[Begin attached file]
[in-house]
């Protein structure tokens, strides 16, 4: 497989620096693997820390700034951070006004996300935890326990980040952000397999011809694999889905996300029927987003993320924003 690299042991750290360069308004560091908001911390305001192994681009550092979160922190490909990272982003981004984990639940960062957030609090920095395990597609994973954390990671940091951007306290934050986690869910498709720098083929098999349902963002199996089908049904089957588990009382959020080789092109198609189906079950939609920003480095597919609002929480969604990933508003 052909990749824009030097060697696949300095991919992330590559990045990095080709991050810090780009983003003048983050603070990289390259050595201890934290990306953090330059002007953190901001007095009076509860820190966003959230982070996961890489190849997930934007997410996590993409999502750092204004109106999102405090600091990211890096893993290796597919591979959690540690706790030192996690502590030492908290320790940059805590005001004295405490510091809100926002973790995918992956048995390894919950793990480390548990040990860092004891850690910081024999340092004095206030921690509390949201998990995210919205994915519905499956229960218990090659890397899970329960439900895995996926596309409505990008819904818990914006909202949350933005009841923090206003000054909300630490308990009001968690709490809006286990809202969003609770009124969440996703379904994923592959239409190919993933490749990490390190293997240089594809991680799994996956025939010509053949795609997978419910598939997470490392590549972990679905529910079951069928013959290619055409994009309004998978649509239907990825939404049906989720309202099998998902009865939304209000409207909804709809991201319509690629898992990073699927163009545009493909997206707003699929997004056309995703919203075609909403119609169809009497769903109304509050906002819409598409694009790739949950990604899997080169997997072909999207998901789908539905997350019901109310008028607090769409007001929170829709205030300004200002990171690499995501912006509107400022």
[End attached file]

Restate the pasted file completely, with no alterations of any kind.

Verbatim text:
[in-house]
């Protein structure tokens, strides 16, 4: 497989620096693997820390700034951070006004996300935890326990980040952000397999011809694999889905996300029927987003993320924003 690299042991750290360069308004560091908001911390305001192994681009550092979160922190490909990272982003981004984990639940960062957030609090920095395990597609994973954390990671940091951007306290934050986690869910498709720098083929098999349902963002199996089908049904089957588990009382959020080789092109198609189906079950939609920003480095597919609002929480969604990933508003 052909990749824009030097060697696949300095991919992330590559990045990095080709991050810090780009983003003048983050603070990289390259050595201890934290990306953090330059002007953190901001007095009076509860820190966003959230982070996961890489190849997930934007997410996590993409999502750092204004109106999102405090600091990211890096893993290796597919591979959690540690706790030192996690502590030492908290320790940059805590005001004295405490510091809100926002973790995918992956048995390894919950793990480390548990040990860092004891850690910081024999340092004095206030921690509390949201998990995210919205994915519905499956229960218990090659890397899970329960439900895995996926596309409505990008819904818990914006909202949350933005009841923090206003000054909300630490308990009001968690709490809006286990809202969003609770009124969440996703379904994923592959239409190919993933490749990490390190293997240089594809991680799994996956025939010509053949795609997978419910598939997470490392590549972990679905529910079951069928013959290619055409994009309004998978649509239907990825939404049906989720309202099998998902009865939304209000409207909804709809991201319509690629898992990073699927163009545009493909997206707003699929997004056309995703919203075609909403119609169809009497769903109304509050906002819409598409694009790739949950990604899997080169997997072909999207998901789908539905997350019901109310008028607090769409007001929170829709205030300004200002990171690499995501912006509107400022």